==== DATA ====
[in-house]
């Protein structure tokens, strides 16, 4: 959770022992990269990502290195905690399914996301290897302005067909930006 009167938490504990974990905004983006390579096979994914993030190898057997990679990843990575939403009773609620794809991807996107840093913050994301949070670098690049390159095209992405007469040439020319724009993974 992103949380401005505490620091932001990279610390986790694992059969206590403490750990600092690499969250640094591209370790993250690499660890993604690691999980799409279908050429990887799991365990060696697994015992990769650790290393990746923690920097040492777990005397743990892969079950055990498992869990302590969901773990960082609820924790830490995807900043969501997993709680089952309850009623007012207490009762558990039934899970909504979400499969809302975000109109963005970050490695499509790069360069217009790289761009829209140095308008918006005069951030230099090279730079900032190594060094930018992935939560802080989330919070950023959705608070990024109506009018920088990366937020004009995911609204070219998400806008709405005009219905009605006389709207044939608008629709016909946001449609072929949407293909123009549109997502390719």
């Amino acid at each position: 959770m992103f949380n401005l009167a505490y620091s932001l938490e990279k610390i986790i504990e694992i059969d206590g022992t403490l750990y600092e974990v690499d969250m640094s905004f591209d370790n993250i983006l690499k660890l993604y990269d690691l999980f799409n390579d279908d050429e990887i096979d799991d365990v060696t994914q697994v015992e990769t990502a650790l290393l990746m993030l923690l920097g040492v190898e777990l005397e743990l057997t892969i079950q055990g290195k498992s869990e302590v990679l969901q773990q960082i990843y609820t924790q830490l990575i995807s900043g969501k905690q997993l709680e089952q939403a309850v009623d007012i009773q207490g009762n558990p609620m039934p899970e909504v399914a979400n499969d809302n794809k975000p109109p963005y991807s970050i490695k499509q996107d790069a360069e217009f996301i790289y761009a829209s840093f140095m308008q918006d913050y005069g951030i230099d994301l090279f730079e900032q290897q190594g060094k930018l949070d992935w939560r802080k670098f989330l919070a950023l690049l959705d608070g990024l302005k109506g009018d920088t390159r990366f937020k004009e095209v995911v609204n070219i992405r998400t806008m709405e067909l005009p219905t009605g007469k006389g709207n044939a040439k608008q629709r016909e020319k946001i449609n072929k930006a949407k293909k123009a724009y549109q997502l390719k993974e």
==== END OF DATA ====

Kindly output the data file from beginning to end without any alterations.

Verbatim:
[in-house]
């Protein structure tokens, strides 16, 4: 959770022992990269990502290195905690399914996301290897302005067909930006 009167938490504990974990905004983006390579096979994914993030190898057997990679990843990575939403009773609620794809991807996107840093913050994301949070670098690049390159095209992405007469040439020319724009993974 992103949380401005505490620091932001990279610390986790694992059969206590403490750990600092690499969250640094591209370790993250690499660890993604690691999980799409279908050429990887799991365990060696697994015992990769650790290393990746923690920097040492777990005397743990892969079950055990498992869990302590969901773990960082609820924790830490995807900043969501997993709680089952309850009623007012207490009762558990039934899970909504979400499969809302975000109109963005970050490695499509790069360069217009790289761009829209140095308008918006005069951030230099090279730079900032190594060094930018992935939560802080989330919070950023959705608070990024109506009018920088990366937020004009995911609204070219998400806008709405005009219905009605006389709207044939608008629709016909946001449609072929949407293909123009549109997502390719």
């Amino acid at each position: 959770m992103f949380n401005l009167a505490y620091s932001l938490e990279k610390i986790i504990e694992i059969d206590g022992t403490l750990y600092e974990v690499d969250m640094s905004f591209d370790n993250i983006l690499k660890l993604y990269d690691l999980f799409n390579d279908d050429e990887i096979d799991d365990v060696t994914q697994v015992e990769t990502a650790l290393l990746m993030l923690l920097g040492v190898e777990l005397e743990l057997t892969i079950q055990g290195k498992s869990e302590v990679l969901q773990q960082i990843y609820t924790q830490l990575i995807s900043g969501k905690q997993l709680e089952q939403a309850v009623d007012i009773q207490g009762n558990p609620m039934p899970e909504v399914a979400n499969d809302n794809k975000p109109p963005y991807s970050i490695k499509q996107d790069a360069e217009f996301i790289y761009a829209s840093f140095m308008q918006d913050y005069g951030i230099d994301l090279f730079e900032q290897q190594g060094k930018l949070d992935w939560r802080k670098f989330l919070a950023l690049l959705d608070g990024l302005k109506g009018d920088t390159r990366f937020k004009e095209v995911v609204n070219i992405r998400t806008m709405e067909l005009p219905t009605g007469k006389g709207n044939a040439k608008q629709r016909e020319k946001i449609n072929k930006a949407k293909k123009a724009y549109q997502l390719k993974e």